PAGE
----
A Comparison of Barna di Siena’s Mystic Marriage of Saint Catherine and Rogier van der Weyden’s Saint Luke Drawing the Virgin and Child
Development in art often follows two tracks: development over a period of time and also differences in regional development. Both changes are seen in the comparison of Barna di Siena’s Mystic Marriage of Saint Catherine and Rogier van der Weyden’s Saint Luke Drawing the Virgin and Child. Originating in Italy, the Renaissance began in the mid to late 13th century. Barna da Siena was one of the early Renaissance artists influenced by Duccio di Buoninsegna and Simone Martini. Barna di Siena’s painting is dated around 1340 and Rogier van der Weyden’s painting was painted nearly a century later around 1435. Rogier van der Weyden had the advantage of development in perspective and modeling that developed over time, but was also from the Flemish school of art, a style totally different from that of the early Italian Renaissance artists. What lends these paintings so readily to comparison is the fact that the general symmetrical composition of two main figures and the sizes of the two are approximately the same. However, it is clear that a century and a different region has created stylized differences that are very clear.
Barna di Siena’s Mystic Marriage of Saint Catherine exhibits a highly dramatic style that was not seen in his mentor nor in his fellow student Lippo Memmi’s work. The symmetric composition consists of two main figures, Saint Catherine and the adult Jesus. In the painting, Jesus is seen placing a ring on Saint Catherine’s finger and taking her as his spiritual bride. Both figures appear to be very light and frail and the draperies they wear do not show the human form that they cover but rather dominate the shapes. Also, this painting is in the tradition of older secular works of art where each piece of work was a compilation of many scenes that told a story. The two main characters in the painting display elegant mannered poses and all the figures appear arranged in rather unnatural poses. There is a small scene at the foot of the Saint Catherine and Christ figures. This is thought to be the Christ child with the Virgin Mary and grandmother, Saint Anne. Below these two scenes are three smaller bordered scenes. The central one depicts two enemies reconciled by an archangel and the outer ones show Saints Michael and Margaret fighting demons. All these images show the triumph of good over evil, with the middle characters shedding their weapons and embracing. All these small pictures support that the painting was commissioned by Arigoi di Nero Arighetti to celebrate the end of a feud.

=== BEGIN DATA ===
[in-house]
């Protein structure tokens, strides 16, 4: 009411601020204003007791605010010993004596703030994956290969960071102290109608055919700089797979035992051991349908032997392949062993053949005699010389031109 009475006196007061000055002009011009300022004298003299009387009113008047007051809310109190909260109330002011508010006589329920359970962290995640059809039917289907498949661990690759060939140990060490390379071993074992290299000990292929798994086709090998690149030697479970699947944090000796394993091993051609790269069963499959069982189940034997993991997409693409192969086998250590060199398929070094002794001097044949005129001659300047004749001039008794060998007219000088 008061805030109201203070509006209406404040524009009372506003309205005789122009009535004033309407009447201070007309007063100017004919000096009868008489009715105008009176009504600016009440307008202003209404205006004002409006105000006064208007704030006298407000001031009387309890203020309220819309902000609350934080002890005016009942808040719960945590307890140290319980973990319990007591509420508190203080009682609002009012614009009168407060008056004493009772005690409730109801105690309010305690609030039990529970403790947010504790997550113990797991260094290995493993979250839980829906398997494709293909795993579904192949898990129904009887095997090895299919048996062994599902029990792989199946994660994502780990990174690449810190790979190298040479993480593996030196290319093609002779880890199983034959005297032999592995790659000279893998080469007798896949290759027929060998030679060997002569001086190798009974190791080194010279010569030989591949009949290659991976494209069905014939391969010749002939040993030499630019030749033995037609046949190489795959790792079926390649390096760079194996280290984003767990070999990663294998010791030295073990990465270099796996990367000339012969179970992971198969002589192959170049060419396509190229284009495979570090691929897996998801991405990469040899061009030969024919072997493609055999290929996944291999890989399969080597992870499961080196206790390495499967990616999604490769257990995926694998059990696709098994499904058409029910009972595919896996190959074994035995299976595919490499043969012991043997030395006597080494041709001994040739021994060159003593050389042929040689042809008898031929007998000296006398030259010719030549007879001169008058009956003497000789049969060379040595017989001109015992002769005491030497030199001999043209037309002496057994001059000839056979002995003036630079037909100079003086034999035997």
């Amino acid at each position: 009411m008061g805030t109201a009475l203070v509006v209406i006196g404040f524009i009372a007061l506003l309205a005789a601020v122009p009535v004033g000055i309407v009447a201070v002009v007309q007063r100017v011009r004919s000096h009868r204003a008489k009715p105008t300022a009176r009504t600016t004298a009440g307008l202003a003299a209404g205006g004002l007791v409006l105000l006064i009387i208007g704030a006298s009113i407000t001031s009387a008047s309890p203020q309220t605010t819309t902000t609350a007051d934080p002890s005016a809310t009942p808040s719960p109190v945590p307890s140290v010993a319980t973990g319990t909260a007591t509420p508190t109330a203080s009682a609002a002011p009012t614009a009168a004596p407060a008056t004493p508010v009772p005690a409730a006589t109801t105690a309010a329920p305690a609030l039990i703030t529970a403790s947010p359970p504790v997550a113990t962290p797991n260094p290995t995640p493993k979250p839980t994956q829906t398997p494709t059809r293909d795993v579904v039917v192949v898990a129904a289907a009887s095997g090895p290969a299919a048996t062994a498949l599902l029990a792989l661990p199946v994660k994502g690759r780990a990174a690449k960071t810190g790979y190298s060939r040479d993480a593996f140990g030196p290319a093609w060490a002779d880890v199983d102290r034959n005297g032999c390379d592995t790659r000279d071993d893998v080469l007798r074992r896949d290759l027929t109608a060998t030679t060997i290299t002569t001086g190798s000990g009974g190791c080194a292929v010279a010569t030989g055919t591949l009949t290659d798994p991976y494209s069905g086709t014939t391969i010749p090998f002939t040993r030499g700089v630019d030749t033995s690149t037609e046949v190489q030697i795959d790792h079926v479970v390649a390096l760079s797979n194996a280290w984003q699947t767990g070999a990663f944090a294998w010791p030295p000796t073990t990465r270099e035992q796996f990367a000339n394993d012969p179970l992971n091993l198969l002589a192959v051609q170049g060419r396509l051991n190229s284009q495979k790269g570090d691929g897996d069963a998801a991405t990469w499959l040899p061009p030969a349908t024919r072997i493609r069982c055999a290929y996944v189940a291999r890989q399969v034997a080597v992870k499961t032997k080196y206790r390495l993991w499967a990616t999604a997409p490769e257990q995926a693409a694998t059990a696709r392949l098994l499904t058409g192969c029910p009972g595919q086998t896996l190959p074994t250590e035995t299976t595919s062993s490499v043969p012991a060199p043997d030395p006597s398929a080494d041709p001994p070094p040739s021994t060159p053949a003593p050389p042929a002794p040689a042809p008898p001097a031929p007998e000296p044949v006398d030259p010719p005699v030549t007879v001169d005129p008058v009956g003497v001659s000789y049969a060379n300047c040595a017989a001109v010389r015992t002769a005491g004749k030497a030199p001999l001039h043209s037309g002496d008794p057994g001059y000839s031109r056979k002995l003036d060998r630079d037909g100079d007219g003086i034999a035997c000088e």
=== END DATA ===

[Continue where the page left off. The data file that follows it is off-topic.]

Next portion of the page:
Painted on a panel, this painting was done in tempera, a pigment dissolved in egg. The chief medium till the late 1400s, tempera dries very quickly and when it does it gives a flat and dry appearance. This painting has sharp brushstrokes that do not fuse together and the forms have...